03-14 12:38:20 浏览次数: 109
Retinal Prosthesis Help the Blind Regain Eyesight
Famed singer Stevie Wonder can't see his fans dancing at his concerts. He can't see the hands of his audience as they applaud wildly at the end of his Superstition.
Blind from birth, Wonder has waited his whole life for a chance to see. Recently, Wonder visited Mark Humayan, a vision specialist. He thought that a new device currently being studied by Humayan might offer him that chance.
The device, a retinal prosthesis, is a tiny computer chip implanted inside a patient's eye. The chip sends images to the brain and allows some sightless people to see shapes and colors. Wonder hoped the retinal prosthesis might work for him. “I've always said that if ever there's possibility of my seeing,” said Wonder, “then I would take the challenge.”
Unfortunately for Wonder, that challenge will have to wait. Humayan explained that the device isn't ready for people who have been blind since birth. Their brains may not be able to handle signals from a retinal prosthesis because their brains have never handled signals from a healthy eye.
However the retinal prosthesis and other devices show great promise in helping many other sightless people who once had vision see again. Perhaps one day soon, some formerly sightless people may be in Wonder's audience looking up—and seeing him—for the very first time.
Wonder's willingness to take part in retinal prosthesis studies and the results of those studies are giving new hope to people who thought they would be blind for the rest of their lives. More than one million people in the United States are considered legally blind, meaning that their eyesight is severely impaired. Another one million are totally blind.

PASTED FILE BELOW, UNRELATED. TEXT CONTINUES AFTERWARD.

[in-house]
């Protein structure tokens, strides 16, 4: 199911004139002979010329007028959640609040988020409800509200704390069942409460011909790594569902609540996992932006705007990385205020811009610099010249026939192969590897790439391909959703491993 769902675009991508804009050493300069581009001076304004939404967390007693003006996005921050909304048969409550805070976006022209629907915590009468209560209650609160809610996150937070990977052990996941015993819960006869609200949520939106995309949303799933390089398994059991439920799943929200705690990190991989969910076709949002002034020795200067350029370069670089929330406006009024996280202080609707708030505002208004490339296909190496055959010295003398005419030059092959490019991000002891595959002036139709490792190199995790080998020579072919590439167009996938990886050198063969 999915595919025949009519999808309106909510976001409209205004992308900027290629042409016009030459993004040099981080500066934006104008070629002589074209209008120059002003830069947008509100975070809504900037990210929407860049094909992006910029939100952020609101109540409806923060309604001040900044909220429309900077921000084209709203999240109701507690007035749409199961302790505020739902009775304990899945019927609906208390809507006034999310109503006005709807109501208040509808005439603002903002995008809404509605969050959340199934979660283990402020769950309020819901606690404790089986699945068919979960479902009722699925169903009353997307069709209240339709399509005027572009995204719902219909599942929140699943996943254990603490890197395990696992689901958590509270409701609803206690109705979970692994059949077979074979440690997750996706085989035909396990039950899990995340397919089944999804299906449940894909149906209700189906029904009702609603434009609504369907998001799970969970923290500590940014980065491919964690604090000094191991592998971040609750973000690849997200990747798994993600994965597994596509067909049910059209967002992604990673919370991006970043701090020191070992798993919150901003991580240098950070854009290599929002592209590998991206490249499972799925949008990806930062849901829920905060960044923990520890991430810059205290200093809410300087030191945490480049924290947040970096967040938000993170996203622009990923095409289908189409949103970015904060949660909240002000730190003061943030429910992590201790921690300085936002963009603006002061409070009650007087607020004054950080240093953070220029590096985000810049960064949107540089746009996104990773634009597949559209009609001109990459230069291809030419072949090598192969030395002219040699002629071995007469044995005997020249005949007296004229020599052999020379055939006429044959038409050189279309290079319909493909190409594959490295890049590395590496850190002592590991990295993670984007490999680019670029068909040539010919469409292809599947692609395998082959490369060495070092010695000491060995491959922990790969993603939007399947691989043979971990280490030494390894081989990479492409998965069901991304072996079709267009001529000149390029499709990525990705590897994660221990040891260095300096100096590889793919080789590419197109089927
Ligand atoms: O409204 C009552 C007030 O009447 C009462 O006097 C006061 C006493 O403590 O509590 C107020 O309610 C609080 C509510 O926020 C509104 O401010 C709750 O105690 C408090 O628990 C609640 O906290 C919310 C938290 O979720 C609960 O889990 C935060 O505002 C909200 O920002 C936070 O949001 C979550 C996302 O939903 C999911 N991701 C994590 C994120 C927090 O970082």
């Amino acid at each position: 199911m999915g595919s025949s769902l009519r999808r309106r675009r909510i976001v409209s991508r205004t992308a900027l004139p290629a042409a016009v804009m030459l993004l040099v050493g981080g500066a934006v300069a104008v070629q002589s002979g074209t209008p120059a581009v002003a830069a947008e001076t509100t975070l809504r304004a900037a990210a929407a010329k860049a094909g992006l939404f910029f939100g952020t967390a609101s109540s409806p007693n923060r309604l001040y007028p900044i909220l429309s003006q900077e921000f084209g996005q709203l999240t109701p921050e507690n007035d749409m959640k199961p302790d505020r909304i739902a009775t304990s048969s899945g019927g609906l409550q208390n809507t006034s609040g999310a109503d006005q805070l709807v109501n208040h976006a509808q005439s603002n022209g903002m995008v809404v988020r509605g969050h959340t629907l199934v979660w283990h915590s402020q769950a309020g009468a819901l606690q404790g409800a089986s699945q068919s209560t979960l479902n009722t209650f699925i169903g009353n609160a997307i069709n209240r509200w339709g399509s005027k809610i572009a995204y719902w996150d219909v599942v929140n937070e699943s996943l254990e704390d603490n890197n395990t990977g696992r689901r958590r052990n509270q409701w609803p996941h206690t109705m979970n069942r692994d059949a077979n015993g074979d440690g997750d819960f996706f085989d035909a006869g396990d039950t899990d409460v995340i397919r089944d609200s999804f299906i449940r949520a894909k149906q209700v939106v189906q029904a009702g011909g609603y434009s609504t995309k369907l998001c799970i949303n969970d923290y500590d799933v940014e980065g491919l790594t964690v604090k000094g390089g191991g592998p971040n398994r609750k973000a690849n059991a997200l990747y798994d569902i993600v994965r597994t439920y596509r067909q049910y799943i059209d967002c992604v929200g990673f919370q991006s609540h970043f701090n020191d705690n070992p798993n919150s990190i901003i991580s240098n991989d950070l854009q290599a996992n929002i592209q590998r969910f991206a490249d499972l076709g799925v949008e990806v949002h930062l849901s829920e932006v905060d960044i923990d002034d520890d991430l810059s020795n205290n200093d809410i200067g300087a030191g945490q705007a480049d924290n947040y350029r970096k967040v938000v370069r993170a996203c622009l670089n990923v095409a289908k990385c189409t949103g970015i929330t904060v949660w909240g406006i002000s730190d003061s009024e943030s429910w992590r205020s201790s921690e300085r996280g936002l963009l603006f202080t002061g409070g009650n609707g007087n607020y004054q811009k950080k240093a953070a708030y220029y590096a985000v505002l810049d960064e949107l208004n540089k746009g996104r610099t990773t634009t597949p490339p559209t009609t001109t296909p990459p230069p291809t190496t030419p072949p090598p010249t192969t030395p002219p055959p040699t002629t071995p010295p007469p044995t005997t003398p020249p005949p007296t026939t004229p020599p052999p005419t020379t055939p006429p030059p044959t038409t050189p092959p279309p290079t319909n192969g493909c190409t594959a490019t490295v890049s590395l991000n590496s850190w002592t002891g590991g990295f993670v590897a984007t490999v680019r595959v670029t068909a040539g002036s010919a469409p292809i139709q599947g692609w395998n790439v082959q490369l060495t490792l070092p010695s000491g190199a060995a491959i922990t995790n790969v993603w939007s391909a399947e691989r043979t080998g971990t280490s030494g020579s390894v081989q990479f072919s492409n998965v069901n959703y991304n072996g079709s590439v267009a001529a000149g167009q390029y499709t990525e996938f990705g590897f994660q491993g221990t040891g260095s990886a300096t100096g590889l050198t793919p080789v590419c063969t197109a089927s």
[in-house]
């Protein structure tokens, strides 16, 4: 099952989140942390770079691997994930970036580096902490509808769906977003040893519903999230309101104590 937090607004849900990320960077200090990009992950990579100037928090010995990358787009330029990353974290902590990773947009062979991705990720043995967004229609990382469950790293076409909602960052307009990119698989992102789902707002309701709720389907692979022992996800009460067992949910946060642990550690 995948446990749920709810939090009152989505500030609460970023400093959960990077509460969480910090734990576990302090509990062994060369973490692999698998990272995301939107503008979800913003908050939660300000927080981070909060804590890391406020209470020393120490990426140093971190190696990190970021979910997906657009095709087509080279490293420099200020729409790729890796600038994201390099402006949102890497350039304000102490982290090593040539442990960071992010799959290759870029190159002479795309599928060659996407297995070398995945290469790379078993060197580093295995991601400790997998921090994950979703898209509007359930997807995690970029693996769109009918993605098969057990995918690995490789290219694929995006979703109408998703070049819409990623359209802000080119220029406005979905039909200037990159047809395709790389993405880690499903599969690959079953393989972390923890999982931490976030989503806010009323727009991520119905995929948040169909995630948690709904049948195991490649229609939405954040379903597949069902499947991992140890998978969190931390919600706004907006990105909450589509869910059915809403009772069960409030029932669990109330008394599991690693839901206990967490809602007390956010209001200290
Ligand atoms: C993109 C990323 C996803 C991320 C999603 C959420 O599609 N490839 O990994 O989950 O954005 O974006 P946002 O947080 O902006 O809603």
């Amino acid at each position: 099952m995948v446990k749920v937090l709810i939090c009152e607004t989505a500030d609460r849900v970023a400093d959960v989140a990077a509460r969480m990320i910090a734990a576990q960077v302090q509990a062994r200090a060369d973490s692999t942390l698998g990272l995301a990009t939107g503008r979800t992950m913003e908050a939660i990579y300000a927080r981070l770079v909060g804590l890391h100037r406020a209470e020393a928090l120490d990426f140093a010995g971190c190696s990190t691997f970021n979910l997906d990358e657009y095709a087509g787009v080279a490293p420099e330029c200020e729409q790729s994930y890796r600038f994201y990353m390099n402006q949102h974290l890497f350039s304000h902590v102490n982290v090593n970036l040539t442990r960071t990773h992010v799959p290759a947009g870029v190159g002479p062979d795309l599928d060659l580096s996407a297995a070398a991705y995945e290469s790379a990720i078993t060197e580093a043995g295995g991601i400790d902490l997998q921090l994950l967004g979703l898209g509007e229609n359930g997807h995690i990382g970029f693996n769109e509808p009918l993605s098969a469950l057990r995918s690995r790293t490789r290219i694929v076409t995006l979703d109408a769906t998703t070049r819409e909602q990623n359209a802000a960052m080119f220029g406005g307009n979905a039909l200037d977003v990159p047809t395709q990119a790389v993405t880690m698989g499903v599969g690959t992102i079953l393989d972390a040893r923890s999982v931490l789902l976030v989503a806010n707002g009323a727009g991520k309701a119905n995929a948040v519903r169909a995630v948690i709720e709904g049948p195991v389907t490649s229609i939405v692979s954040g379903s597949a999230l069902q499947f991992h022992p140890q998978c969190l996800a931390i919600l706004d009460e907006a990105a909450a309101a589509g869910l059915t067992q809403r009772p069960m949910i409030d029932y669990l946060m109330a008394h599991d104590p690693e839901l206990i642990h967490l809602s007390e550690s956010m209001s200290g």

Two types of specialized cells in the retina—rods and cones—are critical for proper vision. Light enters the eye and falls on the rods and cones in the retinal. Those cells convert the light to electrical signals, which travel through the optic nerve to the brain. The brain interprets those signals as visual images. Rods detect light at low levels of illumination. For instance, rods allow you to see faint shadows in dim moonlight. Cones, on the other hand, are most sensitive to color. Some diseases can damage cells in the retina. For instance, macular degeneration causes blindness and other vision problems in 700, 000 people in the United States each year. The condition is caused by a lack of adequate blood supply to the central part of the retina. Without blood, the rods, cones, and other cells in the retina die.
Devices such as the retinal prosthesis won't prevent or cure our eye diseases, but they may help patients who have eye disorders regain some of their vision. Different forms of retinal prostheses are currently being developed. On one type, a tiny computer chip is embedded in the eye. The chip has a grid of about 2, 500 light-sensing elements called pixels.
Light entering the eye strikes the pixels, which convert the light into electrical signals. The pixels then send the electrical signals to nerve cells behind the retina. Those cells send signals via the optic nerve to the brain for interpretation.
Many people who have had a retinal prosthesis implanted say they can see shapes, colors, and movements that they couldn't see before. “If was great,” said Harold Churchey, who received his retinal prosthesis 15 years after he became totally blind. “To see light after so long—it was just wonderful. It was just like switching a light on.” （572 words. Current Science. April 7, 2000）
1. Why did Steve Wonder visit Mark Humayan?
A. He thought Mark's device might recover his eyesight.
B. He thought Mark might need his help in developing the device.
C. He thought Mark might want to listen to his Superstition.
D. He thought Mark might implant a chip into his right eye.
2. Whom is Mark's retinal prosthesis ready for?
A. For those who have been blind from birth.
B. For those who still have faint vision.
C. For the blind who once had eyesight.
D. For those who still have one healthy eye.
3. For detecting colors, we depend, in the first place, on
A. interpretation by the brain.
B. cones of the retina.
C. rods of the retina.
D. optic nerve.
4. Why does macular degeneration cause blindness and other vision problems?
A. Macular degeneration causes improper interpretation by the brain.
B. Macular degeneration makes the retina less sensitive to the light.
C. Macular degeneration changes the functions of rods and cones.
D. Macular degeneration causes inadequate supply of blood in the retina.
5. Which of the following statements about the function of retinal prosthesis is true according to the passage?
A. It can prevent some eye disorders.
B. It can cure some eye disorders.
C. It can help recover eyesight to some degree.
D. It can repair the damaged cones.